Turkish evidence shows Khashoggi killing was planned, Saudi Arabia says

On Thursday, conflicting reports surfaced about whether investigators had searched a well in the garden of Saudi Arabia's consulate as part of their probe.

Saudi prosecutors say the killing of journalist Jamal Khashoggi was planned, state-run media reported Thursday, reflecting yet another change in the shifting Saudi Arabian account of what happened to the writer who was killed by Saudi officials in their Istanbul consulate.

The Saudi disclosure came after Central Intelligence Agency director Gina Haspel heard an audio recording of the killing during a fact-finding visit to Turkey this week.

The death of Khashoggi, a Washington Post columnist and critic of de facto Saudi ruler Crown Prince Mohammed bin Salman, has sparked global outrage and mushroomed into a crisis for the world's top oil exporter and strategic ally of the West.

The kingdom has faced intensifying global pressure to be transparent about the death of Khashoggi. The son, a dual U.S. -Saudi citizen who was photographed receiving condolences from Salman and Mohammed on Tuesday, had previously been restricted from leaving.

"Crown Jewel", which will now officially take place in Riyadh, Saudi Arabia, is set to stream live on WWE Network Friday, Nov. 2 starting at noon ET. "The criminal investigation continues in Turkey".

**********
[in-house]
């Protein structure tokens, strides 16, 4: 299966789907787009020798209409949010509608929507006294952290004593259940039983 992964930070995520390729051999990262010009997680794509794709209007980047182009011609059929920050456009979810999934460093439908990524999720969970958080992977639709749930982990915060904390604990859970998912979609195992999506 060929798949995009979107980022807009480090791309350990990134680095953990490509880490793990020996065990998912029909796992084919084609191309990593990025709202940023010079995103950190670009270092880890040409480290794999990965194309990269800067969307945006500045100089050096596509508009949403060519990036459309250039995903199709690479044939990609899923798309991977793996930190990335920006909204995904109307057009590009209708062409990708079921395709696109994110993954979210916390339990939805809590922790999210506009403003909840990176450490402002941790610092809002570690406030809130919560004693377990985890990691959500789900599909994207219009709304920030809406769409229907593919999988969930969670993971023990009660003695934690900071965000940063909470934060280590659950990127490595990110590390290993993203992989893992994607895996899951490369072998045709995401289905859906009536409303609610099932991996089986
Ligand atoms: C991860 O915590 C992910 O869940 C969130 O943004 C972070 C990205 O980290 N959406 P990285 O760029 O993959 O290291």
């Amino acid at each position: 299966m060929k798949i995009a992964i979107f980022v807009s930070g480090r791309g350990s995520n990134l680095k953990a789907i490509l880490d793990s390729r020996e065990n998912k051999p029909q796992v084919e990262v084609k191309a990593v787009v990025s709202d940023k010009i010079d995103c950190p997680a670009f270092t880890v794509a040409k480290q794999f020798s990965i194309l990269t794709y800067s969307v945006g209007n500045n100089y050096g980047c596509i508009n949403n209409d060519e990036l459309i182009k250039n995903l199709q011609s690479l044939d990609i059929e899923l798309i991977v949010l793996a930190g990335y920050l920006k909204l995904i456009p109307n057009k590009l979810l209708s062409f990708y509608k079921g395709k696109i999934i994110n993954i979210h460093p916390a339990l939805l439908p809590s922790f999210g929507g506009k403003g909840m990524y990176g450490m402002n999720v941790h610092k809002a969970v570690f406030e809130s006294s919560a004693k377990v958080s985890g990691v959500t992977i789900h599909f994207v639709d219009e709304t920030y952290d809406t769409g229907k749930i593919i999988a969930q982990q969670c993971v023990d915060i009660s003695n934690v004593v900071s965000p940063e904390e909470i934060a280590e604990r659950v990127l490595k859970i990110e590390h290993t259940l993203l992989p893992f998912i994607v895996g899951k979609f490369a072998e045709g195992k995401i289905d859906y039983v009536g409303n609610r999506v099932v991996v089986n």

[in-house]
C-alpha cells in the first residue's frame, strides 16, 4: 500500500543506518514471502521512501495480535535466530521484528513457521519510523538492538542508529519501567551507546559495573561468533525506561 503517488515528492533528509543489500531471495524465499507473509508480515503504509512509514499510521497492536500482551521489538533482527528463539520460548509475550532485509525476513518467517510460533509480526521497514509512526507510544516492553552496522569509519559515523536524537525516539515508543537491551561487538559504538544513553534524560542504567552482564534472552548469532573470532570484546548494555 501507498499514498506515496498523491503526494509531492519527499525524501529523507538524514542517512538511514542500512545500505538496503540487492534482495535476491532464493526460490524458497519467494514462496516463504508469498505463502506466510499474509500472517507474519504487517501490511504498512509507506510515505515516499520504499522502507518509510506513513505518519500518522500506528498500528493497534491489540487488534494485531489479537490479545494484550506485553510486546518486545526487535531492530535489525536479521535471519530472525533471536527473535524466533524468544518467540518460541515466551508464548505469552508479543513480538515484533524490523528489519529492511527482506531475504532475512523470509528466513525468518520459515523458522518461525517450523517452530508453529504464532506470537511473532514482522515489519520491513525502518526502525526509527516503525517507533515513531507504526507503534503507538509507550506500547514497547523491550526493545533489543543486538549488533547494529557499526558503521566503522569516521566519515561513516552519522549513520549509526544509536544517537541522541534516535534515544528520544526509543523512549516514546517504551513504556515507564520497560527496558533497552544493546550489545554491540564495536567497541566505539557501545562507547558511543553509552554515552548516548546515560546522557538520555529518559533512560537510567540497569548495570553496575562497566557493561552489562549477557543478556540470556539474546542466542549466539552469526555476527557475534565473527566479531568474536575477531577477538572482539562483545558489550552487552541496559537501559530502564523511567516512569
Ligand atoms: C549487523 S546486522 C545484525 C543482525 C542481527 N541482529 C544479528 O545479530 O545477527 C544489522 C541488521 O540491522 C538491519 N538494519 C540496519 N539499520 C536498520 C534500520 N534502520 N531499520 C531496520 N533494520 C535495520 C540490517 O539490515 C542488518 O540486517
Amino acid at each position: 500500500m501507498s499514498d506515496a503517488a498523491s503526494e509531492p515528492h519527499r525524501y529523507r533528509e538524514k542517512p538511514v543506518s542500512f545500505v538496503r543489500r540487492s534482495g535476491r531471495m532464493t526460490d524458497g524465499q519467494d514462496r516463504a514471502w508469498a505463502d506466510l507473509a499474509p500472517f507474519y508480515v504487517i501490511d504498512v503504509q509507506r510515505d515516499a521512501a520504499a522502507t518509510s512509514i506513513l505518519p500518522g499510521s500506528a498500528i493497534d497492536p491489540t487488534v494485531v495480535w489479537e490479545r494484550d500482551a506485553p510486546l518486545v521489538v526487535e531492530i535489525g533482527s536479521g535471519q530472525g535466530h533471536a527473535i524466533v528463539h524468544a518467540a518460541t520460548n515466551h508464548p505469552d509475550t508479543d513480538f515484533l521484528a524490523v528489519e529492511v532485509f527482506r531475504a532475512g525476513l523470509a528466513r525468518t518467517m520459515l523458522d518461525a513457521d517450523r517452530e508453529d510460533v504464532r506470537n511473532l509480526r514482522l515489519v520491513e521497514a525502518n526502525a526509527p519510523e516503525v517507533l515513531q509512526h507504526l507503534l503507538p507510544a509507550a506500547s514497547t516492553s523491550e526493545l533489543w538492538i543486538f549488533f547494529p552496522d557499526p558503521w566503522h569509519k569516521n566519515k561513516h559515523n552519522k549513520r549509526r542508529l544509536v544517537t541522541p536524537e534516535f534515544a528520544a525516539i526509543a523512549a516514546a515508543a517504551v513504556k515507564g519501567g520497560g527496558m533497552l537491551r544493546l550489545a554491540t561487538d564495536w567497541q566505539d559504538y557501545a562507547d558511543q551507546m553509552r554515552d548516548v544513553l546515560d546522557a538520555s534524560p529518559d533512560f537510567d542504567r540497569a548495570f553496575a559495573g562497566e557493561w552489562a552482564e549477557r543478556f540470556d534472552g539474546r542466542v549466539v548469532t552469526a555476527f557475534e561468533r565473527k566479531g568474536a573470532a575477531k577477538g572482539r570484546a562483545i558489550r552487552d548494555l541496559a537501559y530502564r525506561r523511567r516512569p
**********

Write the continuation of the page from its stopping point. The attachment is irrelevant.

Turkey is pushing the Saudi government to reveal exactly who ordered the killing, fueling suspicions that Prince Mohammed was involved even though he condemned it as "heinous" at the Riyadh forum. He had been planning to settle in Istanbul and marry his Turkish fiancee when he was detained and killed in the Saudi Consulate.

Earlier in the call during prepared remarks, WWE co-president George Barrios briefly referred to their call to stay the course in Saudi Arabia as a "difficult decision".

Through a steady stream of leaks to Turkish and foreign media, Turkish officials have mounted a compelling case that the Saudi agents planned to kill Khashoggi, dismember him and dispose of his remains.

The people outside the consulate, some of whom had traveled from other countries for the vigil, lit candles in front of posters of Khashoggi. The State Department has already announced that it will revoke visas of 21 Saudis suspected to be connected to Khashoggi's death.

It was not immediately clear how Thursday's announcement from Riyadh would affect Washington's thinking amid bipartisan demands from Congress for severe punishment of Saudi Arabia - the nation at the center of Trump's Middle East policy.

  • Tracy Klein